The Naples Summit: Clinton cool on interest rate rise
Saturday 09 July 1994
Mr Clinton's remarks after meeting Tomiichi Muruyama, the new Socialist Prime Minister of Japan, in effect confirmed an administration policy of 'benign neglect' towards the US currency. He made it clear that it was important 'not to overreact' to the dollar's recent plunge on the foreign exchange markets.
These comments coincided with an admission by both sides that they had made little if any progress on their dispute over America's demand that Japan open up its markets more widely to foreign competition. Despite this, the US called for more open Japanese markets to cut Japan's huge trade surplus.
After the talks, held just before the start of the 20th World Economic Summit, Mr Clinton said it would be a mistake to abandon the Group of Seven's goal of pursuing global growth, which was agreed on at the 1993 Tokyo Summit.
The President then gave another strong indication that he was reluctant to slow the expansion through higher interest rates - the most effective way of stabilising the dollar - so soon after recession had ended. 'I think it's important we not lose sight of the real economy in which the people of the G7 nations and, indeed, the people of the world live.'
Recalling the 1993 G7 agreement on growth, Mr Clinton pointed out that the US economy had recovered, Europe had cut interest rates and both were contributing to the world recovery from recession. But he was less generous about Japan. Tokyo, he said, had promised to stimulate its domestic demand and bring about recovery and Mr Muruyama had reaffirmed Japan's intention to do that.
The President concluded that the steep rise of the yen was a function of the movement of world currency markets and also of the macro-economic realities - in other words Japan's huge trade surplus and the widening US trade deficit. 'The United States does not seek to grow its economy or change its trade balance through a low dollar; we do not want that,' President Clinton said. 'We want the dollar to be properly valued, not undervalued.'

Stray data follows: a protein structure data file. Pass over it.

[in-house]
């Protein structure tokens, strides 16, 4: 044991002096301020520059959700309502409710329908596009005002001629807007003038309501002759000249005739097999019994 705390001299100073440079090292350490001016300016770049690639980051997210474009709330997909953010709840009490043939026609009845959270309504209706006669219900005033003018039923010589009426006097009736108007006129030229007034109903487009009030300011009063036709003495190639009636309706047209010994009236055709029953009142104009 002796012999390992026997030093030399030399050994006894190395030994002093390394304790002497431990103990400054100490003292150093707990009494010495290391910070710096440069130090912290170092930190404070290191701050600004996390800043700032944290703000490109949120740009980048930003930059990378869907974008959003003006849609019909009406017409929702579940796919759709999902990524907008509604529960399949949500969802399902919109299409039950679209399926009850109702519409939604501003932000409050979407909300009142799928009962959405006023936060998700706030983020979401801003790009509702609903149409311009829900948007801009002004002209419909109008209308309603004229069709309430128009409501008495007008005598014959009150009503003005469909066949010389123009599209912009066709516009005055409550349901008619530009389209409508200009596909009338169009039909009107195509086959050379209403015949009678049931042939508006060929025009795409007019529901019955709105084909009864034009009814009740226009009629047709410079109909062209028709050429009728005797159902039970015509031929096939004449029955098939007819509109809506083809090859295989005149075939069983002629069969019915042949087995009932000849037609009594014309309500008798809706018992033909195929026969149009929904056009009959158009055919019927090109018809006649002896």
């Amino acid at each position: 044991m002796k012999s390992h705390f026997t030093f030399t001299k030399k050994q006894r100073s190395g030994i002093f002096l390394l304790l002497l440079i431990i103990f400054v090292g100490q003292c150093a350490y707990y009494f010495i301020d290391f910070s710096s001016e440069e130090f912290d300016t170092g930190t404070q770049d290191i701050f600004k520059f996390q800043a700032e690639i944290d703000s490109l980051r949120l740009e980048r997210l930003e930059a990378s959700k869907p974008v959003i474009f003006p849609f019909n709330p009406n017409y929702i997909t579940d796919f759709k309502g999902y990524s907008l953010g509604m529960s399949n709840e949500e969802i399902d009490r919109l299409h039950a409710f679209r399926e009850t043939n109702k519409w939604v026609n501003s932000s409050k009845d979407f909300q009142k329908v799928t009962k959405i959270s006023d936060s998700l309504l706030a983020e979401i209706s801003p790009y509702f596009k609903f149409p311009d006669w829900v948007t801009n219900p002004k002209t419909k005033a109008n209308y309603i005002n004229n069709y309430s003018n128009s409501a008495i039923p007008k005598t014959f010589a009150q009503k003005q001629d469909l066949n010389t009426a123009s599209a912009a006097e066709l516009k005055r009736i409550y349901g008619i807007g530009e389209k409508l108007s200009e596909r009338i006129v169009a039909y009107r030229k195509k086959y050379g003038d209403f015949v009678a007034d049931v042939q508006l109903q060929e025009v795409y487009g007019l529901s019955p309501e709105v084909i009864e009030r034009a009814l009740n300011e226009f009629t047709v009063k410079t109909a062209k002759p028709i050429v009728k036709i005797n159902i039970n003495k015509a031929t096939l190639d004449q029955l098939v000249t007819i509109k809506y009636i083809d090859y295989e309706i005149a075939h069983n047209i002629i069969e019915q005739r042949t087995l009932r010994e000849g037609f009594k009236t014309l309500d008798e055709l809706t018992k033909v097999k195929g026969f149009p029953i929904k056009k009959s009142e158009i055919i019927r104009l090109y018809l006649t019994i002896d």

The upheaval in Japanese political life made it difficult to imagine how the hard questions of the US-Japan trade framework talks could have been resolved by now, the President added.
- 3 The enemy within: People who hear voices in their heads are being encouraged to talk back
- 4 Phil Neville backtracks on Tomas Rosicky 'I'd smash him' comments from Match of the Day 2
- 5 SAG Awards: Fake applause track interrupts Reese Witherspoon
Rowan Atkinson to sell £10 million McLaren 'supercar' he crashed into a tree and a lamppost
Paris attacks: Do not call Charlie Hebdo killers 'terrorists', BBC says
Asteroid narrowly scrapes past Earth: how to watch the closest space rock for decades as it flies by
UK weather: Snow to fall in the coming week with sub-zero temperatures to last until early February
Saudi preacher who 'raped and tortured' his five -year-old daughter to death is released after paying 'blood money'
Nigel Farage: NHS might have to be replaced by private health insurance
'We would evict Queen from Buckingham Palace and allocate her council house,' say Greens
French court convicts three over homophobic tweets, in case hailed as a 'significant victory' by LGBT rights campaigners
Greece elections: Syriza and EU on collision course after election win for left-wing party
George Galloway condemns 'racist, Islamophobic, hypocritical rag' Charlie Hebdo at freedom of speech rally
British Muslim school children suffering a backlash of abuse following Paris attacks
£90 - £140 per day: Tradewind Recruitment: On behalf of a successful academy i...
£45000 - £50000 per annum: Investigo: My client, a global leader in providing ...
Excellent Salary: Austen Lloyd: WEST LONDON - An excellent new opportunity wit...
£8 - £10 per hour: Recruitment Genius: A Florist Shop Manager is required to m...